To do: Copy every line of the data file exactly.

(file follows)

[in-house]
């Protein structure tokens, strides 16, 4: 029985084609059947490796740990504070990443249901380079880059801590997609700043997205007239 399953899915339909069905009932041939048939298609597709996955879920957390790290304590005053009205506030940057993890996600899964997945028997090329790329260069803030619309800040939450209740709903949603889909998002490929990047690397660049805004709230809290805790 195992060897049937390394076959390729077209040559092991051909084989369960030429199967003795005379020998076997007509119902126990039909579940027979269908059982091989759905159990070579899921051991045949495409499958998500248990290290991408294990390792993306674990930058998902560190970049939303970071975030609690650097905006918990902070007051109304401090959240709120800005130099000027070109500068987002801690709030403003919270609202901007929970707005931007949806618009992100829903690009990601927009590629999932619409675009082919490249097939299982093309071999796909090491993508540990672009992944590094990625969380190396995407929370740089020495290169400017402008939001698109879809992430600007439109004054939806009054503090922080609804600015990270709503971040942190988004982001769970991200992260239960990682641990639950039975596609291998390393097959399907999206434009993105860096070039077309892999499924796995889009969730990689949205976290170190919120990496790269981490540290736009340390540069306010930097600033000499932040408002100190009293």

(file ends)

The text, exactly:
[in-house]
């Protein structure tokens, strides 16, 4: 029985084609059947490796740990504070990443249901380079880059801590997609700043997205007239 399953899915339909069905009932041939048939298609597709996955879920957390790290304590005053009205506030940057993890996600899964997945028997090329790329260069803030619309800040939450209740709903949603889909998002490929990047690397660049805004709230809290805790 195992060897049937390394076959390729077209040559092991051909084989369960030429199967003795005379020998076997007509119902126990039909579940027979269908059982091989759905159990070579899921051991045949495409499958998500248990290290991408294990390792993306674990930058998902560190970049939303970071975030609690650097905006918990902070007051109304401090959240709120800005130099000027070109500068987002801690709030403003919270609202901007929970707005931007949806618009992100829903690009990601927009590629999932619409675009082919490249097939299982093309071999796909090491993508540990672009992944590094990625969380190396995407929370740089020495290169400017402008939001698109879809992430600007439109004054939806009054503090922080609804600015990270709503971040942190988004982001769970991200992260239960990682641990639950039975596609291998390393097959399907999206434009993105860096070039077309892999499924796995889009969730990689949205976290170190919120990496790269981490540290736009340390540069306010930097600033000499932040408002100190009293």